The Packers, notoriously frugal in free agency, might look elsewhere to fix their secondary woes. Bill Huber of the Packer Report tweets it "seems increasingly likely [Shields will] hit the market."
Best Fit: Miami Dolphins
Grimes is arguably the biggest fish on the corner market this winter, but the Dolphins have serious woes on their offensive line after the Richie Incognito-Jonathan Martin drama. Their two best defensive tackles, Randy Starks and Paul Soliai, are also entering free agency. They cannot re-sign everyone and still get better.
Shields, a former Miami Hurricane, figures to be a cheaper alternative in the event that Grimes finds greener pastures elsewhere—perhaps even Green Bay.
The Kansas City Chiefs have some decisions to make on their offensive line. Pending free-agent left tackle Branden Albert has already stolen the headlines for the past year, fighting through a sticky contract dispute, but the team's potential losses won't stop there.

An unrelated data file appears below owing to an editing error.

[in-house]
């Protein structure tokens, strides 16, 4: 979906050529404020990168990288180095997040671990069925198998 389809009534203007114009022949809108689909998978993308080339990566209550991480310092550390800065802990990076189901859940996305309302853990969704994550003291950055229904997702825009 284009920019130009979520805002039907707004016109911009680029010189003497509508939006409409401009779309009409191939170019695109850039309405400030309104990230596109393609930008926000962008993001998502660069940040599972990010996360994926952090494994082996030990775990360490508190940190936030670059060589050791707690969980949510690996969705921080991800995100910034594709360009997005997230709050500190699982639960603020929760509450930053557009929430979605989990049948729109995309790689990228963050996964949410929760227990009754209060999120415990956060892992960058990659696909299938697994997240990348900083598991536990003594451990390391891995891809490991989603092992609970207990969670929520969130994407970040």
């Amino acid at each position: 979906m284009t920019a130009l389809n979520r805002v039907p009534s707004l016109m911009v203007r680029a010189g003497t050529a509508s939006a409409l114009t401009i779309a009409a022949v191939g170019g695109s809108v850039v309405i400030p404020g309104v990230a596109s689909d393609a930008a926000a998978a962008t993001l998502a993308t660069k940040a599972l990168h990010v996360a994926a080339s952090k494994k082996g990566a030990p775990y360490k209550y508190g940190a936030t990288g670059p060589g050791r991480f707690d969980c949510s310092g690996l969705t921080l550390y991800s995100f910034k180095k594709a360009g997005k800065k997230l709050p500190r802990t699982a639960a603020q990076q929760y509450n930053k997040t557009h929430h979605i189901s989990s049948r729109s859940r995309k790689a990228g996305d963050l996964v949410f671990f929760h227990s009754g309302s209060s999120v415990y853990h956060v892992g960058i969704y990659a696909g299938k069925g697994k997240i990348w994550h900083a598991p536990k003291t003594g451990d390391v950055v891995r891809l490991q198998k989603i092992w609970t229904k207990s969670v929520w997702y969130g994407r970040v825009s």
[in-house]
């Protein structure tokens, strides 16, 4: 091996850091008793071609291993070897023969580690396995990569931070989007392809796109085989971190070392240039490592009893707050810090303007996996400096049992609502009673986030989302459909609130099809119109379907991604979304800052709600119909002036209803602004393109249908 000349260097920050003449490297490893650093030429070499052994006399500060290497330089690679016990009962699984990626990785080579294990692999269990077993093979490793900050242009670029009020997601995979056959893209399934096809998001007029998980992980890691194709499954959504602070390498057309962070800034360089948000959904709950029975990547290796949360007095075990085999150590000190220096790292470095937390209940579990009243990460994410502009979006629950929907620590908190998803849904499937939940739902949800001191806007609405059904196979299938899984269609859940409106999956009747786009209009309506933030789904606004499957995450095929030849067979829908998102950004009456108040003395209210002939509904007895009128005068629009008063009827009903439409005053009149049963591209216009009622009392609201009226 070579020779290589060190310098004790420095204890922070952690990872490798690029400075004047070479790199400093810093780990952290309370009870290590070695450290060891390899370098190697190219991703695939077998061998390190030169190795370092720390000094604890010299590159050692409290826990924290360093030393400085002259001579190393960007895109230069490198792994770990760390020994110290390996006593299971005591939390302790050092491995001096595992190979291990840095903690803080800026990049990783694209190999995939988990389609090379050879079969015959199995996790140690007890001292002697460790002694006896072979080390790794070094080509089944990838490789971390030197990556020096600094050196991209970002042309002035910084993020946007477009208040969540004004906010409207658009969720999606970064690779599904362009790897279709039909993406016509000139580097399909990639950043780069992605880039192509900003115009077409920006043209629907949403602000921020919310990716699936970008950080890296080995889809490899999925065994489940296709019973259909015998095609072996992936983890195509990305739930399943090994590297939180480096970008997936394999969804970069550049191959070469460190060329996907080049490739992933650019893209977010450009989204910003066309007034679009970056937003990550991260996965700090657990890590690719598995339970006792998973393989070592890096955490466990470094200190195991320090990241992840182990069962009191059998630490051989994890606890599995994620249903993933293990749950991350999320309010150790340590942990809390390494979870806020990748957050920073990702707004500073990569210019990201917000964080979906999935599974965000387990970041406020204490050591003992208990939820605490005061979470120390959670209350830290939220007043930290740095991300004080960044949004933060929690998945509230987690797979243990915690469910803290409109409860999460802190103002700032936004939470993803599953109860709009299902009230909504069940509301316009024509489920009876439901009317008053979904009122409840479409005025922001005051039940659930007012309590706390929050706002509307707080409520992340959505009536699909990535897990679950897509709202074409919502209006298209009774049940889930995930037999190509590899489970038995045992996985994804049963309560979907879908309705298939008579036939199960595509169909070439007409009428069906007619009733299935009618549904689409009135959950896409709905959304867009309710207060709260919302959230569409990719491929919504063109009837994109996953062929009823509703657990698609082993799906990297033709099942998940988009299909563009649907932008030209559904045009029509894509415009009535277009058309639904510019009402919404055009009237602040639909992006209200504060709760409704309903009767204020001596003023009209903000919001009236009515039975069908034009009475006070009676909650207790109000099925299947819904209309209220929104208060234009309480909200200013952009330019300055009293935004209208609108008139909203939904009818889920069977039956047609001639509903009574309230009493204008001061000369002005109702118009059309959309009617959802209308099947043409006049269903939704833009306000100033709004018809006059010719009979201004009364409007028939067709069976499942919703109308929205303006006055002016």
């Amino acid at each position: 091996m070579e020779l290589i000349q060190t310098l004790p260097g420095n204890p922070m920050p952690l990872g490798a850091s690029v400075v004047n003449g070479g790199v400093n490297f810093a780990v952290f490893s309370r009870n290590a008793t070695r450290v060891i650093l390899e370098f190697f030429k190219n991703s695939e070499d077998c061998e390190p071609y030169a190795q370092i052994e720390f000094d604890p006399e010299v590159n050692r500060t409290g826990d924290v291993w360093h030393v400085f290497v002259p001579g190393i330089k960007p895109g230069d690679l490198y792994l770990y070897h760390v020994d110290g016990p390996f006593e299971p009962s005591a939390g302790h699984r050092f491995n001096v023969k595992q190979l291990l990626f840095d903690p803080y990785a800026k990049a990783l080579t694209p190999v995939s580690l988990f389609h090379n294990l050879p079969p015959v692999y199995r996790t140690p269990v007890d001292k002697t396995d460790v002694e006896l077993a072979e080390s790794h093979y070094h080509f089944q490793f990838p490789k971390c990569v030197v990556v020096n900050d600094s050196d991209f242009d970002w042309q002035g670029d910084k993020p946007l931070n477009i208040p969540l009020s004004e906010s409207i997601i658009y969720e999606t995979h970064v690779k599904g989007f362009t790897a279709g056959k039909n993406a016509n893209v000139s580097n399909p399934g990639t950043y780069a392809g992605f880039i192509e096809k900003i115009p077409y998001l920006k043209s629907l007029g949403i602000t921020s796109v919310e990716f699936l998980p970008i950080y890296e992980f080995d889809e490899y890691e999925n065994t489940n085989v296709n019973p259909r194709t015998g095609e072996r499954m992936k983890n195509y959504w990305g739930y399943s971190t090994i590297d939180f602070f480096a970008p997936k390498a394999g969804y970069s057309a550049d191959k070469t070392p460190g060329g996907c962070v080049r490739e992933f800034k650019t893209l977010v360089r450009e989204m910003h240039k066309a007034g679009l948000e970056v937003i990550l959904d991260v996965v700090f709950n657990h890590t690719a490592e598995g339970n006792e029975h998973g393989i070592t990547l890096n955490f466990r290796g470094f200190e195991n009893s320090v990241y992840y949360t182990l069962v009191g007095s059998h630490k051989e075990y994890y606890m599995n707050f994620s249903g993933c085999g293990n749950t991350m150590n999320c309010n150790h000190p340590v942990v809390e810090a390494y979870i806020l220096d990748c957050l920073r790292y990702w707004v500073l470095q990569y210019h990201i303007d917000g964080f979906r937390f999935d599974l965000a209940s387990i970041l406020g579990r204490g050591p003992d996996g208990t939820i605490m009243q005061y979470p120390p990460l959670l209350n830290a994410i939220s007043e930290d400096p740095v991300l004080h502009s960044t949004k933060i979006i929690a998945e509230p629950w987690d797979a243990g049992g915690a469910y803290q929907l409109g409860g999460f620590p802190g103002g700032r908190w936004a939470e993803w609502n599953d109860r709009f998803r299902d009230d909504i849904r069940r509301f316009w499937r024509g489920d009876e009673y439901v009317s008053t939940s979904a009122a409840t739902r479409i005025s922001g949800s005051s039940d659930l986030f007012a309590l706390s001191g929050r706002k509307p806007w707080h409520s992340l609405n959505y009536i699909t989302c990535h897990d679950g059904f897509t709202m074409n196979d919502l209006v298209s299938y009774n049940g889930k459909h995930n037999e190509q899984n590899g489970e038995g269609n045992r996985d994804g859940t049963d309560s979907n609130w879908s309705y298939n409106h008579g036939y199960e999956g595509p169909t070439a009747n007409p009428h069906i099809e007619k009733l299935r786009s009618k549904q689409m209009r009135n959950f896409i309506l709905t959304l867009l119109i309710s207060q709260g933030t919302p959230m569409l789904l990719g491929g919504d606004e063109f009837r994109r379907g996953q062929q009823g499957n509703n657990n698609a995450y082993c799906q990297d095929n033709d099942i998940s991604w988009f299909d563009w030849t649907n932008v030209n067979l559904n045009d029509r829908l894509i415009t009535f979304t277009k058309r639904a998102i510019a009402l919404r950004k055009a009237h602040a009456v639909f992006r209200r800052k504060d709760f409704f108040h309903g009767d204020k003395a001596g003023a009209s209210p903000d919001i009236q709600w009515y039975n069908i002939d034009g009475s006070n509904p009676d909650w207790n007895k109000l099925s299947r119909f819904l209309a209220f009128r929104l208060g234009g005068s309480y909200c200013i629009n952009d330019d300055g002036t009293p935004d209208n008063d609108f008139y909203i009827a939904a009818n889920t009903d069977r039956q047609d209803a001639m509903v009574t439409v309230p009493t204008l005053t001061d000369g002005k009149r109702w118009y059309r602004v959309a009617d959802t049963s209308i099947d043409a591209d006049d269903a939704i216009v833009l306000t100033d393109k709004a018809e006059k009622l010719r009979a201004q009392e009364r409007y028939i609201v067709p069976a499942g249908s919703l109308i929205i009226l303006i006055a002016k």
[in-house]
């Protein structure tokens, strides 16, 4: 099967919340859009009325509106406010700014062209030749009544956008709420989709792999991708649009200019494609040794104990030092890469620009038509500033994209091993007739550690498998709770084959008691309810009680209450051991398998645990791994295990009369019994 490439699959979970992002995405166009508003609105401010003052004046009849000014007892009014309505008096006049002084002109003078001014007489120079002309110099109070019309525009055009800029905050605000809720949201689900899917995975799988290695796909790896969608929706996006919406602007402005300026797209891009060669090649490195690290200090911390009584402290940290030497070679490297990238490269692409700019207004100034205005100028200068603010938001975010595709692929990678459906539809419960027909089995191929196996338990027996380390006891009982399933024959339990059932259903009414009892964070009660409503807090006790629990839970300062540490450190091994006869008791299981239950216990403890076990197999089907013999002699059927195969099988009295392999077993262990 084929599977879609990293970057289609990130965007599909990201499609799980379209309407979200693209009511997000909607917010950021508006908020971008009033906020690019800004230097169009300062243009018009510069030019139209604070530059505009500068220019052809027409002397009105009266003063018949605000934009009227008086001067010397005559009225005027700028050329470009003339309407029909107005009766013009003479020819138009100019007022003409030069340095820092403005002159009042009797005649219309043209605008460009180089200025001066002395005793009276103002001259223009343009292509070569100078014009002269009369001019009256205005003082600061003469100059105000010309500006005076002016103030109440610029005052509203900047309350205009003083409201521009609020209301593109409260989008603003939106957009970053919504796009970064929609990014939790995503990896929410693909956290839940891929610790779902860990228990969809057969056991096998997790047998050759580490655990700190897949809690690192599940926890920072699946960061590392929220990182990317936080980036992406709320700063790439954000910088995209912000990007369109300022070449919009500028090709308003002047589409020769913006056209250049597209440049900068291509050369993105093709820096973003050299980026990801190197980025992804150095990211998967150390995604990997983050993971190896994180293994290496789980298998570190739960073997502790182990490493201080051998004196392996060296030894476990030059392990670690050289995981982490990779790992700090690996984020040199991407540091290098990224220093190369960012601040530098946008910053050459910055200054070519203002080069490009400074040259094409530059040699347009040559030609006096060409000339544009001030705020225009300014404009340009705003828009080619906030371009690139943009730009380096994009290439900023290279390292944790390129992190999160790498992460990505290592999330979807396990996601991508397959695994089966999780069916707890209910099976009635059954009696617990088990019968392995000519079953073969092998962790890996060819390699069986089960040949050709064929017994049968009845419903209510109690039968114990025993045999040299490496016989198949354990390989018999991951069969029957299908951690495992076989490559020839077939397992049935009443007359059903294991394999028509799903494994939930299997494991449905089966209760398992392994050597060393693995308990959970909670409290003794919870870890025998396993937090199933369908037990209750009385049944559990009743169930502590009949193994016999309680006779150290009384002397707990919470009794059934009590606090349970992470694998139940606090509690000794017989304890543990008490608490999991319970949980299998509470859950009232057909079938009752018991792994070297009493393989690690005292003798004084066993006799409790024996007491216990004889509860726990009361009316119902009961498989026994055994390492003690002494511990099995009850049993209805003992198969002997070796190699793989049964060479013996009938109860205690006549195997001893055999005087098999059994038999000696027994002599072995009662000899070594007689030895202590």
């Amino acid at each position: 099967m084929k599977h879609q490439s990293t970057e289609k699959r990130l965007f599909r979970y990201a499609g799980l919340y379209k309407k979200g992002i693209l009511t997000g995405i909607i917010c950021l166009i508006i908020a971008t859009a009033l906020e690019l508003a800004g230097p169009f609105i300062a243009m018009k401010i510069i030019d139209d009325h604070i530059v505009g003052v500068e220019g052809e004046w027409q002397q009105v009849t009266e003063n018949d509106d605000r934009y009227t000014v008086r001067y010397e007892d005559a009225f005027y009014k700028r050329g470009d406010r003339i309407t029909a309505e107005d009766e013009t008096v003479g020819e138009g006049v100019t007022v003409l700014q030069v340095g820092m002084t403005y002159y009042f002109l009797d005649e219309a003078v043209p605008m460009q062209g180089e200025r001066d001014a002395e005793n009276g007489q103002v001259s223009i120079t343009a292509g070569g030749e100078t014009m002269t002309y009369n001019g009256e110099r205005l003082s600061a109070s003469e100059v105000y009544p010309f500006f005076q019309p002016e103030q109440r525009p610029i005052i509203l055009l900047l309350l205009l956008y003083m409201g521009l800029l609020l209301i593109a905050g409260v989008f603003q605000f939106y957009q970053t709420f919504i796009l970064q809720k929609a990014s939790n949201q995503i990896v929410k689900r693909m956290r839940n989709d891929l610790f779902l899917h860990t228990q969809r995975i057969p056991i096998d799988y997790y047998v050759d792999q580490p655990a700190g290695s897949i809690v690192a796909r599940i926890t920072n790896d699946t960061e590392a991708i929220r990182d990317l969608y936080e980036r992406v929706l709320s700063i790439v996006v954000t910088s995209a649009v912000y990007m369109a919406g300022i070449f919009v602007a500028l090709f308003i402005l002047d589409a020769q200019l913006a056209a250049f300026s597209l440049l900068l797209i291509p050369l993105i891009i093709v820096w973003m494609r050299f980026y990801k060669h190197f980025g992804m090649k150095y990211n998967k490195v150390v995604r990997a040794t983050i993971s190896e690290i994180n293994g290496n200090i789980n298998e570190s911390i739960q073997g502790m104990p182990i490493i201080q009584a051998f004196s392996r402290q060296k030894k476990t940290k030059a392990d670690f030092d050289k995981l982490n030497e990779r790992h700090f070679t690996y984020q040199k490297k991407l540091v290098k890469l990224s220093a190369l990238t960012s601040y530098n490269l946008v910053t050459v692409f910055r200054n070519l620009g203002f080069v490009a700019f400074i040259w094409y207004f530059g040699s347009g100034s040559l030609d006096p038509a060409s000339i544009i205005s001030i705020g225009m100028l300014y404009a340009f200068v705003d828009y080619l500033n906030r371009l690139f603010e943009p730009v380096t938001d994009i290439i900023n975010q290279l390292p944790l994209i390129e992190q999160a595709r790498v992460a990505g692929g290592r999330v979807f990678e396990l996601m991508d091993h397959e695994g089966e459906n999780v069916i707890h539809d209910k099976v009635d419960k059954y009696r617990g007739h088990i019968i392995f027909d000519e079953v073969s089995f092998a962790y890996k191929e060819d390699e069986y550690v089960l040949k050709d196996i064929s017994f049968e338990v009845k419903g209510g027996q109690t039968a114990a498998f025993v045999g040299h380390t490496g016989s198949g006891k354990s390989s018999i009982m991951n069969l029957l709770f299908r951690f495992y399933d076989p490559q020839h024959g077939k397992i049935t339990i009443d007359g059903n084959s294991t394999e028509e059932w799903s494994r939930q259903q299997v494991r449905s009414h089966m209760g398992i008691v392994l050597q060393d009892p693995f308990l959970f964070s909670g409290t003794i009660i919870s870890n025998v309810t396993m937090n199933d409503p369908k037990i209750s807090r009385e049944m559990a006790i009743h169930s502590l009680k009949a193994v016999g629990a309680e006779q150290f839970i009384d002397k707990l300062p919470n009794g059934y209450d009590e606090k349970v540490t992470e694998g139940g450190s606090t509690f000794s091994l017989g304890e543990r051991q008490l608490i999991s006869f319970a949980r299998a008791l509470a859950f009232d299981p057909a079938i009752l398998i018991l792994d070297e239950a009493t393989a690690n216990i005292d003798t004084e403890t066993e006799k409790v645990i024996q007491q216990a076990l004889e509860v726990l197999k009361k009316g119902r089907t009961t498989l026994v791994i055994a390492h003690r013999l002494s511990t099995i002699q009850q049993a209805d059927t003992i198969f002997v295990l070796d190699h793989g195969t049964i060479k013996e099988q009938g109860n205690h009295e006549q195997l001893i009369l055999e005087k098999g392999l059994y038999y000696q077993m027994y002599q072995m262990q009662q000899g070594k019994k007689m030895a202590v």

Guards Jon Asamoah and Geoff Schwartz, 27, are also free agents.
Schwartz overtook Asamoah as a starter down the stretch and might prove to be more cost-efficient for a team that doesn't have much cap space. Spotrac.com lists the Chiefs as very close to the cap with 17 free agents to deal with.
They already made the decision that they prefer Schwartz over Asamoah and will have to give Schwartz a starting guarantee to get him to return.
"I'm not going to be versatility. I'm going to be starting," Schwartz tweeted Wednesday.
Best Fit: New York Jets
It is no secret the Jets need an offensive overhaul. They want to be a physical, run-oriented team, and Asamoah can help center Nick Mangold on the interior of their line. They also have more than $22 million in cap room.
Unlike Schwartz, Asamoah has yet to reach his prime. The Jets are more likely to throw money at him to make him a part of their long-term plans.
The only time casual NFL observers tend to notice offensive linemen is when the pass protection breaks down. Even then, it usually is an edge protector who makes that mistake.